Jul 14, 2017
A Proof-of-Concept Study Using Stated Preference Discrete Choice Experiments
Published in: King's College London website [Epub July 2017]
Posted on RAND.org on July 13, 2017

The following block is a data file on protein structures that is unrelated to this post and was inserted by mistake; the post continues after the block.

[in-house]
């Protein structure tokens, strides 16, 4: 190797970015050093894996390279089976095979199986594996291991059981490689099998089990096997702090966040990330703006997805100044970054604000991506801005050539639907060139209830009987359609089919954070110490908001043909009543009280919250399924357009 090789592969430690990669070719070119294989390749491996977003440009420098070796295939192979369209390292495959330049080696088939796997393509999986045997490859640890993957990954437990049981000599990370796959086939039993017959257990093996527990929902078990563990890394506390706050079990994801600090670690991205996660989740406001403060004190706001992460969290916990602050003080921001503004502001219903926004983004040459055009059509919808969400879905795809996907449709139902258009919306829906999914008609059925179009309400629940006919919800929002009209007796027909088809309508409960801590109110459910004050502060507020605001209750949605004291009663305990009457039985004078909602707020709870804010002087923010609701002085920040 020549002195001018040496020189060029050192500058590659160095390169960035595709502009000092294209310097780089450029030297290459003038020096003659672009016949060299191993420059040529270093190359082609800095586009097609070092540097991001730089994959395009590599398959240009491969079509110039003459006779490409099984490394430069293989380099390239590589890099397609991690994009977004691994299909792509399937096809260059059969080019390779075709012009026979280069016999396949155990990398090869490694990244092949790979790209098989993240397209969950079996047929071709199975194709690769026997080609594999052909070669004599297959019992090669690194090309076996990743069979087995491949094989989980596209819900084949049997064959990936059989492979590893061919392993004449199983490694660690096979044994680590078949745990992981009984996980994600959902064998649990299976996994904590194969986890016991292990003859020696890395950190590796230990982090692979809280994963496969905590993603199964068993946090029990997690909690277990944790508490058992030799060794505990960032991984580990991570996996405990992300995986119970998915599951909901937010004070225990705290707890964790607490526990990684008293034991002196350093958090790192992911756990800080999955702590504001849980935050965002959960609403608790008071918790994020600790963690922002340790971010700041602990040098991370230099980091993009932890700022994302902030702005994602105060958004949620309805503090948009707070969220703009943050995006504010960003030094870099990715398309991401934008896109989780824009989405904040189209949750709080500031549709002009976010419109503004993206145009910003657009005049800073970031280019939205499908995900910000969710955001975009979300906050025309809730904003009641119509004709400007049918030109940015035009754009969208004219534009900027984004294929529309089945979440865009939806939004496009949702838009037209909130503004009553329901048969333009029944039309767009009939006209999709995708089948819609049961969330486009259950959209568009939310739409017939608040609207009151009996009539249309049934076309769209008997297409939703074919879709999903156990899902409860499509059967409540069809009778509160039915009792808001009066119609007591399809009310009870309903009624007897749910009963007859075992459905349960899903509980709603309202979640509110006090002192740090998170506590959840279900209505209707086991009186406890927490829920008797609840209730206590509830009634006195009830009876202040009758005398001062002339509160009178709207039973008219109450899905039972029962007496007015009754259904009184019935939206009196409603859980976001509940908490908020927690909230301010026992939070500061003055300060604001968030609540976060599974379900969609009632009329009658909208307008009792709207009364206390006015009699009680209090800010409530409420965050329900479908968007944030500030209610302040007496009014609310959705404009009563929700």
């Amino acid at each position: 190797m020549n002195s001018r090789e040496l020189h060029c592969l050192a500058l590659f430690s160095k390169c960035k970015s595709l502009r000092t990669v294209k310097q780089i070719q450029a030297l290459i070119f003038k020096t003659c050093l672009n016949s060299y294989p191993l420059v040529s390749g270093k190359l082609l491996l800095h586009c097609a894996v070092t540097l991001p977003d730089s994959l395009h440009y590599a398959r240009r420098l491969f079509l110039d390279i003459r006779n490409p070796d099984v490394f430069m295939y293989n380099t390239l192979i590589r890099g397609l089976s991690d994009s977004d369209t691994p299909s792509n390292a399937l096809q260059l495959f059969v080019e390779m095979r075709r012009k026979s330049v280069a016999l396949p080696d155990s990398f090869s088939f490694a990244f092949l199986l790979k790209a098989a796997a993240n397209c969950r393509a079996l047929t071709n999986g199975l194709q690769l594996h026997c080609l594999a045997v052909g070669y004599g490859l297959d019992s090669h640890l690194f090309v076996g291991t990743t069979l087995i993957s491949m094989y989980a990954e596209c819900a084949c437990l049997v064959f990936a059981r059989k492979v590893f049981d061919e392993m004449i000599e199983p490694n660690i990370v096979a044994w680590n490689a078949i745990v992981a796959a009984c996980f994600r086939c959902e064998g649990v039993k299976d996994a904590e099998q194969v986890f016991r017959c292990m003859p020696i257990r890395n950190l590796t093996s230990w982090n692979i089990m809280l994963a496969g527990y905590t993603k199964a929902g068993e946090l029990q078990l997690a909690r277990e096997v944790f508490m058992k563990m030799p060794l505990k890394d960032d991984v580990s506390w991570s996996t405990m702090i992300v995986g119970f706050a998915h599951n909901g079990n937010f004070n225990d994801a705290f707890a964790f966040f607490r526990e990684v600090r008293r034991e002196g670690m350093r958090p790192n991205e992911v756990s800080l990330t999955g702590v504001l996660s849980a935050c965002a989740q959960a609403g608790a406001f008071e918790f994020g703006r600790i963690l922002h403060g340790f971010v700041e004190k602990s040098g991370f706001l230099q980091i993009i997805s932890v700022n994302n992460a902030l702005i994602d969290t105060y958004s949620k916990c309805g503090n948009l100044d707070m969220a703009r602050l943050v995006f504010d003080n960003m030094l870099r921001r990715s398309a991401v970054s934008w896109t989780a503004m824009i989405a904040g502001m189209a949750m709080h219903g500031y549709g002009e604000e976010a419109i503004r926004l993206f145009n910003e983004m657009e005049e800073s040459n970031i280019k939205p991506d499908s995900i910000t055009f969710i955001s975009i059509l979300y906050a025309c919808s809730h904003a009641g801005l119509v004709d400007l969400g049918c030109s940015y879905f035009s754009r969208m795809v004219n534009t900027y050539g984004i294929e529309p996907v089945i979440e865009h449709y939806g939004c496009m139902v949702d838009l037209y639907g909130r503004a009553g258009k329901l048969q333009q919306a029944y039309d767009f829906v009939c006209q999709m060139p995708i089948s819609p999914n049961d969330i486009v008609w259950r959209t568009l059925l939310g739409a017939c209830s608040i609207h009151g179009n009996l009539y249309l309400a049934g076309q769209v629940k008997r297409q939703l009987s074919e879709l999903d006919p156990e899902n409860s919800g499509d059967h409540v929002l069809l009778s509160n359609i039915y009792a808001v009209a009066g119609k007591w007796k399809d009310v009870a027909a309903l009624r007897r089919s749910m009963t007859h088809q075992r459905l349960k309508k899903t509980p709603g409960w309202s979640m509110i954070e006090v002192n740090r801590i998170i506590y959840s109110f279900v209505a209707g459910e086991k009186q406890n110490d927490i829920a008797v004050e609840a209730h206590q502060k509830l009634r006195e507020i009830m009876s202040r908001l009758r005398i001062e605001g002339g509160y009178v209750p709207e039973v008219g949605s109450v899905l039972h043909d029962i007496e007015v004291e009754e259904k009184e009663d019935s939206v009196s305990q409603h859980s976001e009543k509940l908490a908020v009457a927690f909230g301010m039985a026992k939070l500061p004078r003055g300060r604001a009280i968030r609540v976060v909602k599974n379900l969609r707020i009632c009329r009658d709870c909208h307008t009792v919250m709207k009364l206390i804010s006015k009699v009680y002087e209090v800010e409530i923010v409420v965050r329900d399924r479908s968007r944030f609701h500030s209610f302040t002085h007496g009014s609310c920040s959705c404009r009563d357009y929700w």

To understand the sort of future relationship that the UK population want with the EU, we asked them to choose between different hypothetical options described by seven characteristics. Each of these characteristics ("attributes") could take several different values ("levels") in the choices presented to participants, reflecting different possible negotiating positions. By varying the characteristics of a potential deal in this way, we aimed to quantify people's preferences for different aspects of the UK's future relationship with the EU. Making trade-offs will be a key part in negotiating the UK's future relationship with the EU. The purpose of this study is to go beyond the political rhetoric, starting from the premise that compromises will have to made, and to try and understand what the British public think about these trade-offs. We go beyond the politically contested and sometimes ill-defined language of "hard" and "soft" Brexit and look at the public"s views about the detailed choices on offer. Our hope is that knowledge of where the public stand on different characteristics of the future relationship with the EU will inform those who are participating in the negotiations and give them some indication of which trade-offs are likely to satisfy the public's preferences.